Spent yesterday morning in a research project module at Screen Academy Scotland, where everyone was stressing the need to start our research early so we wouldn't be swamped when the final deadline looms on the first of June. I was hoping to make a start this weekend, but have had to put that aside in favour of - ironically - a research project. I'm assisting with the research for a forthcoming documentary being made for ITV3 on one of my specialist areas of knowledge. I haven't signed contracts for my work but suspect there might be a non-disclosure agreement involved, so I can't specify what the documentary is about. Since the programme-makers are paying me for my exerptise and the project is time sensitive, it takes precedence over the research module for my screenwriting MA.
Having been a journalist of one stripe or another for more than 20 years, part of me rebels at the thought of spending 15 weeks being told how to do what I already do for a living. While I'm sure the module will have uses for my future work, the disciplines involved are principally academic. One of the key requirements for passing is the inclusion of at least 25 annotations for sources we have researched. I can guarantee you this is one of those skills you acquire in an educational environment that will never be needed in real life, much like calculus. [I'm still not sure what the difference between sine and co-sine is - in fact, I'm not even sure they're part of calculus - and I still don't care.] Nevertheless, passing the module is a necessity to get my MA, so I shall endeavour to fulfil its requirements.
Ideally, our research project should inform our final project. In the last trimester, students are expected to write a feature film screenplay, the first episode and series bible for a TV fiction of their own creation, or develop a work of interactive entertainment. Most of my fellow second-year part-timers are leaning towards a feature-length screenplay, and are trying to use the research module as preparation for that. But we have to make an early committment to what we want to research and I'm still procrastinating about what my final project will be. So I think I'll research a topic I've gathering material for over a period of years. It's a setting and a genre I want to explore, but have never been able to find the time [and financial wherewithall] to properly research it on a purely speculative basis. Looks like the research module is the perfect opportunity.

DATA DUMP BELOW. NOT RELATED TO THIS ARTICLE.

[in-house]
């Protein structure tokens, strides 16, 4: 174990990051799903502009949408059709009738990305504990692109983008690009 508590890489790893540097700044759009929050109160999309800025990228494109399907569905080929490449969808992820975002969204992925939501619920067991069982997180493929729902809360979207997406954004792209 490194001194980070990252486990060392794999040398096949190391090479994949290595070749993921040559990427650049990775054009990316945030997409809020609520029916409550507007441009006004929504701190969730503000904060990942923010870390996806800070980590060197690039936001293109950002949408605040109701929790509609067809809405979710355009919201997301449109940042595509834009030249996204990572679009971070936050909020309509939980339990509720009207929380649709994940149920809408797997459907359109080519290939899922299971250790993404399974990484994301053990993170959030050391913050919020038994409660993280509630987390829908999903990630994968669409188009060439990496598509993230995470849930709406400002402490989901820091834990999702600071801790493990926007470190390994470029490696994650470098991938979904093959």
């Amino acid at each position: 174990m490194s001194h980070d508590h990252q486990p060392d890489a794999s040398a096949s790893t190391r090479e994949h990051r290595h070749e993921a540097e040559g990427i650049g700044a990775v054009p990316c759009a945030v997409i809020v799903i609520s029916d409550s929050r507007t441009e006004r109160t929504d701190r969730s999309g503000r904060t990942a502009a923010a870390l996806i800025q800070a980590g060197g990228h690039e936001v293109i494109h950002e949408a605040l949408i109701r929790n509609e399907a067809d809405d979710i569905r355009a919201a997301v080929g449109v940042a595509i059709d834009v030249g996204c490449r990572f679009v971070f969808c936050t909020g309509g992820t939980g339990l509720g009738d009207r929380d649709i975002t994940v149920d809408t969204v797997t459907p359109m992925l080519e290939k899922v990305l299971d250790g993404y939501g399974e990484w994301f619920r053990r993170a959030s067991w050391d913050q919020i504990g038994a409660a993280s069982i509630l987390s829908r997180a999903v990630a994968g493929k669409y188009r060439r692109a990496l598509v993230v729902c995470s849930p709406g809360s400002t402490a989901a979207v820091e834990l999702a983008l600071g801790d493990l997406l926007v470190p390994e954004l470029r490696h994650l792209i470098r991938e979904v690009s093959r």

In other news, it looks like I want to quitting the freelance lifestyle to work in an office anytime soon. I applied for a job with BBC Scotland last month and thought I was in with a decent shout. I've heard there were more than a hundred applicants for the job, but still hoped my skills might lift me out of the pack. Alas, I got back from college yesterday to an email saying I hadn't made the shortlist for an interview. That was disappointing, but perfectly understandable in the circumstances. Less helpful was the fact no feedback on my application was available, due to the sheer numbers involved. I'm left with an unsatisfied feeling, wondering why I didn't make the cut and with no hope of discovering the answer.
Such is life. If you want to make a living doing something creative, chances are you'll be rejected far more often than you'll be chosen, no matter what opportunity you're pursuing. If you can't take the occasional rejection, you're in the wrong business. Right, time I got on with my professional research project - deadlines wait for no-one.